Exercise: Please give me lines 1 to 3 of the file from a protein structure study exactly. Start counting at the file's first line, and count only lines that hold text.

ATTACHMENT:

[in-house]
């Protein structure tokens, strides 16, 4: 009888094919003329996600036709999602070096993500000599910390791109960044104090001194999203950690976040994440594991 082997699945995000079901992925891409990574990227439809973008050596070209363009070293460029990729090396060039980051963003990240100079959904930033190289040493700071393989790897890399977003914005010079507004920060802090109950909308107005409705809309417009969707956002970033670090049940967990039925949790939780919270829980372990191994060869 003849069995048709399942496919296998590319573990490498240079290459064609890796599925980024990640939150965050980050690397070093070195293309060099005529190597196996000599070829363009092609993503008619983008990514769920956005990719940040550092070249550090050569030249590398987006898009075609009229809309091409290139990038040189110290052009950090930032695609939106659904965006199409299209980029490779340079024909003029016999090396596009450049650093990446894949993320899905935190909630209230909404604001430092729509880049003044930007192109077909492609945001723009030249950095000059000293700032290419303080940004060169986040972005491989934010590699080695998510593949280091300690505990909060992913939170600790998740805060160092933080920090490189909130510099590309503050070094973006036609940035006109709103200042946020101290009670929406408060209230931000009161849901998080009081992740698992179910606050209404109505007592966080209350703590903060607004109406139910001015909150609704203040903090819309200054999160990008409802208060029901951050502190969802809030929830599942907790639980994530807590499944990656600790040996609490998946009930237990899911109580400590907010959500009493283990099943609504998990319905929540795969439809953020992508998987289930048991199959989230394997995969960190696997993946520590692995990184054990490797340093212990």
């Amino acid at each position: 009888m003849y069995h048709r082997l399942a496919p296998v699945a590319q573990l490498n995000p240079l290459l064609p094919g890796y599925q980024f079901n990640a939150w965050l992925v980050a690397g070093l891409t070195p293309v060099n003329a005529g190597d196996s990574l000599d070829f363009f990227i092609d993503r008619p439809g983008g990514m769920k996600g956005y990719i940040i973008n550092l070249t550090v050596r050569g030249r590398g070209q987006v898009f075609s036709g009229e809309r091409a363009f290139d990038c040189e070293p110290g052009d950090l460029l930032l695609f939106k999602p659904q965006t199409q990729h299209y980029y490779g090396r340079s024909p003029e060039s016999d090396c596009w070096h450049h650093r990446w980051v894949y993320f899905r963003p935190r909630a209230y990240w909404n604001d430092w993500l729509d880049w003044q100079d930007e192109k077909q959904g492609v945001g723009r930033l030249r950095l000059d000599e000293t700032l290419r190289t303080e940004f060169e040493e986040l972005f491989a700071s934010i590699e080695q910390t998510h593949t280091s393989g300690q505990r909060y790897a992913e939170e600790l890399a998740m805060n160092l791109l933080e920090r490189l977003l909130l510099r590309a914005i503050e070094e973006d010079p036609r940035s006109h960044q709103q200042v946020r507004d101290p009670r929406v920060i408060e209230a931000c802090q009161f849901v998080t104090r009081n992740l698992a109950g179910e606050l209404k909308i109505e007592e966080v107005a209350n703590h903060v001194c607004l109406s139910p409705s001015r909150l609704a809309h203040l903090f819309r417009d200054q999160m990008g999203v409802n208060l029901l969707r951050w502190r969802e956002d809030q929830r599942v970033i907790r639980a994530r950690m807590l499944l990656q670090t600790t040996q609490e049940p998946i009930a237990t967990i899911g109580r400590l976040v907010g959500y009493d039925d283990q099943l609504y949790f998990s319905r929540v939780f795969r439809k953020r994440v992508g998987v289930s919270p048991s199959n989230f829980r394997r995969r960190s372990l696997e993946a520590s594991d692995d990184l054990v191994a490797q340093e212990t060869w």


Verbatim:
[in-house]
């Protein structure tokens, strides 16, 4: 009888094919003329996600036709999602070096993500000599910390791109960044104090001194999203950690976040994440594991 082997699945995000079901992925891409990574990227439809973008050596070209363009070293460029990729090396060039980051963003990240100079959904930033190289040493700071393989790897890399977003914005010079507004920060802090109950909308107005409705809309417009969707956002970033670090049940967990039925949790939780919270829980372990191994060869 003849069995048709399942496919296998590319573990490498240079290459064609890796599925980024990640939150965050980050690397070093070195293309060099005529190597196996000599070829363009092609993503008619983008990514769920956005990719940040550092070249550090050569030249590398987006898009075609009229809309091409290139990038040189110290052009950090930032695609939106659904965006199409299209980029490779340079024909003029016999090396596009450049650093990446894949993320899905935190909630209230909404604001430092729509880049003044930007192109077909492609945001723009030249950095000059000293700032290419303080940004060169986040972005491989934010590699080695998510593949280091300690505990909060992913939170600790998740805060160092933080920090490189909130510099590309503050070094973006036609940035006109709103200042946020101290009670929406408060209230931000009161849901998080009081992740698992179910606050209404109505007592966080209350703590903060607004109406139910001015909150609704203040903090819309200054999160990008409802208060029901951050502190969802809030929830599942907790639980994530807590499944990656600790040996609490998946009930237990899911109580400590907010959500009493283990099943609504998990319905929540795969439809953020992508998987289930048991199959989230394997995969960190696997993946520590692995990184054990490797340093212990």
């Amino acid at each position: 009888m003849y069995h048709r082997l399942a496919p296998v699945a590319q573990l490498n995000p240079l290459l064609p094919g890796y599925q980024f079901n990640a939150w965050l992925v980050a690397g070093l891409t070195p293309v060099n003329a005529g190597d196996s990574l000599d070829f363009f990227i092609d993503r008619p439809g983008g990514m769920k996600g956005y990719i940040i973008n550092l070249t550090v050596r050569g030249r590398g070209q987006v898009f075609s036709g009229e809309r091409a363009f290139d990038c040189e070293p110290g052009d950090l460029l930032l695609f939106k999602p659904q965006t199409q990729h299209y980029y490779g090396r340079s024909p003029e060039s016999d090396c596009w070096h450049h650093r990446w980051v894949y993320f899905r963003p935190r909630a209230y990240w909404n604001d430092w993500l729509d880049w003044q100079d930007e192109k077909q959904g492609v945001g723009r930033l030249r950095l000059d000599e000293t700032l290419r190289t303080e940004f060169e040493e986040l972005f491989a700071s934010i590699e080695q910390t998510h593949t280091s393989g300690q505990r909060y790897a992913e939170e600790l890399a998740m805060n160092l791109l933080e920090r490189l977003l909130l510099r590309a914005i503050e070094e973006d010079p036609r940035s006109h960044q709103q200042v946020r507004d101290p009670r929406v920060i408060e209230a931000c802090q009161f849901v998080t104090r009081n992740l698992a109950g179910e606050l209404k909308i109505e007592e966080v107005a209350n703590h903060v001194c607004l109406s139910p409705s001015r909150l609704a809309h203040l903090f819309r417009d200054q999160m990008g999203v409802n208060l029901l969707r951050w502190r969802e956002d809030q929830r599942v970033i907790r639980a994530r950690m807590l499944l990656q670090t600790t040996q609490e049940p998946i009930a237990t967990i899911g109580r400590l976040v907010g959500y009493d039925d283990q099943l609504y949790f998990s319905r929540v939780f795969r439809k953020r994440v992508g998987v289930s919270p048991s199959n989230f829980r394997r995969r960190s372990l696997e993946a520590s594991d692995d990184l054990v191994a490797q340093e212990t060869w």